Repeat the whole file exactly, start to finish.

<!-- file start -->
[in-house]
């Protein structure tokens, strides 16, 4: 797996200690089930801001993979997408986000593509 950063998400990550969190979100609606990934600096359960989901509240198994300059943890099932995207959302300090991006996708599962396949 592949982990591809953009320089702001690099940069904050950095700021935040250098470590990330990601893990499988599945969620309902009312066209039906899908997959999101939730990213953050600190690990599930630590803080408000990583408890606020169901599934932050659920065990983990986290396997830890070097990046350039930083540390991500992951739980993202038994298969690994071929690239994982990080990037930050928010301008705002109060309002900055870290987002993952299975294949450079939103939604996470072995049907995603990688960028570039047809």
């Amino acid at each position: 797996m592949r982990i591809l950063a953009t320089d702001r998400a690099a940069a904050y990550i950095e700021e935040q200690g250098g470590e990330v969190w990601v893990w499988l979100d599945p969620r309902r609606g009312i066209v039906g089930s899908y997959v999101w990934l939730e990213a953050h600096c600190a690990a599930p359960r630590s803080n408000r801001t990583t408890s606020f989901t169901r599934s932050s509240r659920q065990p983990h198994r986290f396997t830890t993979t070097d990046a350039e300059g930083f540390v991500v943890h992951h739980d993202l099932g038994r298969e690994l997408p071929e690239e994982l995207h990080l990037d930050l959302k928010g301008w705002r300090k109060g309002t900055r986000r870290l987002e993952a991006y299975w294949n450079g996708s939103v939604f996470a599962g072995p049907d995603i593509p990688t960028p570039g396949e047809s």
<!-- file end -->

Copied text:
[in-house]
């Protein structure tokens, strides 16, 4: 797996200690089930801001993979997408986000593509 950063998400990550969190979100609606990934600096359960989901509240198994300059943890099932995207959302300090991006996708599962396949 592949982990591809953009320089702001690099940069904050950095700021935040250098470590990330990601893990499988599945969620309902009312066209039906899908997959999101939730990213953050600190690990599930630590803080408000990583408890606020169901599934932050659920065990983990986290396997830890070097990046350039930083540390991500992951739980993202038994298969690994071929690239994982990080990037930050928010301008705002109060309002900055870290987002993952299975294949450079939103939604996470072995049907995603990688960028570039047809």
């Amino acid at each position: 797996m592949r982990i591809l950063a953009t320089d702001r998400a690099a940069a904050y990550i950095e700021e935040q200690g250098g470590e990330v969190w990601v893990w499988l979100d599945p969620r309902r609606g009312i066209v039906g089930s899908y997959v999101w990934l939730e990213a953050h600096c600190a690990a599930p359960r630590s803080n408000r801001t990583t408890s606020f989901t169901r599934s932050s509240r659920q065990p983990h198994r986290f396997t830890t993979t070097d990046a350039e300059g930083f540390v991500v943890h992951h739980d993202l099932g038994r298969e690994l997408p071929e690239e994982l995207h990080l990037d930050l959302k928010g301008w705002r300090k109060g309002t900055r986000r870290l987002e993952a991006y299975w294949n450079g996708s939103v939604f996470a599962g072995p049907d995603i593509p990688t960028p570039g396949e047809s």